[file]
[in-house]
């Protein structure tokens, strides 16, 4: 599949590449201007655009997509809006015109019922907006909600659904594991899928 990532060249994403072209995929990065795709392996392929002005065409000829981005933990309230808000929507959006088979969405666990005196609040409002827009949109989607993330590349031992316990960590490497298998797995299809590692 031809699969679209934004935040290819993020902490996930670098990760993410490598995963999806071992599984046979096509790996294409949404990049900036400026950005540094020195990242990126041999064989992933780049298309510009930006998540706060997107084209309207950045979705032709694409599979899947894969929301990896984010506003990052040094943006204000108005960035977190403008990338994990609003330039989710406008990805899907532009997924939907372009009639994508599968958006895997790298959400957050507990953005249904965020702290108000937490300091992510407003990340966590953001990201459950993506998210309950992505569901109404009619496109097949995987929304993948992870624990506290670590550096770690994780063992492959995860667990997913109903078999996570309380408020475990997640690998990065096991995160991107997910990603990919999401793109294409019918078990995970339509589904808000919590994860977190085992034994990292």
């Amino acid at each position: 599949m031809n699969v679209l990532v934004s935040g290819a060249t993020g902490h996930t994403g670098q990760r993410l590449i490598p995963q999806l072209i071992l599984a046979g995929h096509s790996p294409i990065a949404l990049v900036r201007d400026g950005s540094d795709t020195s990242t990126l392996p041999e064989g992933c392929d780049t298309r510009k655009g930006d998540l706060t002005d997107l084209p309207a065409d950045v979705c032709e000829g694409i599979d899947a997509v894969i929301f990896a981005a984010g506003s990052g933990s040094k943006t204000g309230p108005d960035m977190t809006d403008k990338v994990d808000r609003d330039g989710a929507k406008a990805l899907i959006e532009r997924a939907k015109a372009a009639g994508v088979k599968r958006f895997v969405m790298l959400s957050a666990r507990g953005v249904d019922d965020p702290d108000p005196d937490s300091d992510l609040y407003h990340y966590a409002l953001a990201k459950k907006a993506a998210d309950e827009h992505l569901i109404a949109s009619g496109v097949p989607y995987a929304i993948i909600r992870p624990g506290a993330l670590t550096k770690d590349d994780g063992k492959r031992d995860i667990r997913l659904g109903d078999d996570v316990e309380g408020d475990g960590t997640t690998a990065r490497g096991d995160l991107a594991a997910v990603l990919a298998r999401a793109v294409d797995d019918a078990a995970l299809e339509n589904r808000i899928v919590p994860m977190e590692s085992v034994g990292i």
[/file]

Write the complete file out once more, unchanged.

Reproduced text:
[in-house]
């Protein structure tokens, strides 16, 4: 599949590449201007655009997509809006015109019922907006909600659904594991899928 990532060249994403072209995929990065795709392996392929002005065409000829981005933990309230808000929507959006088979969405666990005196609040409002827009949109989607993330590349031992316990960590490497298998797995299809590692 031809699969679209934004935040290819993020902490996930670098990760993410490598995963999806071992599984046979096509790996294409949404990049900036400026950005540094020195990242990126041999064989992933780049298309510009930006998540706060997107084209309207950045979705032709694409599979899947894969929301990896984010506003990052040094943006204000108005960035977190403008990338994990609003330039989710406008990805899907532009997924939907372009009639994508599968958006895997790298959400957050507990953005249904965020702290108000937490300091992510407003990340966590953001990201459950993506998210309950992505569901109404009619496109097949995987929304993948992870624990506290670590550096770690994780063992492959995860667990997913109903078999996570309380408020475990997640690998990065096991995160991107997910990603990919999401793109294409019918078990995970339509589904808000919590994860977190085992034994990292």
């Amino acid at each position: 599949m031809n699969v679209l990532v934004s935040g290819a060249t993020g902490h996930t994403g670098q990760r993410l590449i490598p995963q999806l072209i071992l599984a046979g995929h096509s790996p294409i990065a949404l990049v900036r201007d400026g950005s540094d795709t020195s990242t990126l392996p041999e064989g992933c392929d780049t298309r510009k655009g930006d998540l706060t002005d997107l084209p309207a065409d950045v979705c032709e000829g694409i599979d899947a997509v894969i929301f990896a981005a984010g506003s990052g933990s040094k943006t204000g309230p108005d960035m977190t809006d403008k990338v994990d808000r609003d330039g989710a929507k406008a990805l899907i959006e532009r997924a939907k015109a372009a009639g994508v088979k599968r958006f895997v969405m790298l959400s957050a666990r507990g953005v249904d019922d965020p702290d108000p005196d937490s300091d992510l609040y407003h990340y966590a409002l953001a990201k459950k907006a993506a998210d309950e827009h992505l569901i109404a949109s009619g496109v097949p989607y995987a929304i993948i909600r992870p624990g506290a993330l670590t550096k770690d590349d994780g063992k492959r031992d995860i667990r997913l659904g109903d078999d996570v316990e309380g408020d475990g960590t997640t690998a990065r490497g096991d995160l991107a594991a997910v990603l990919a298998r999401a793109v294409d797995d019918a078990a995970l299809e339509n589904r808000i899928v919590p994860m977190e590692s085992v034994g990292i």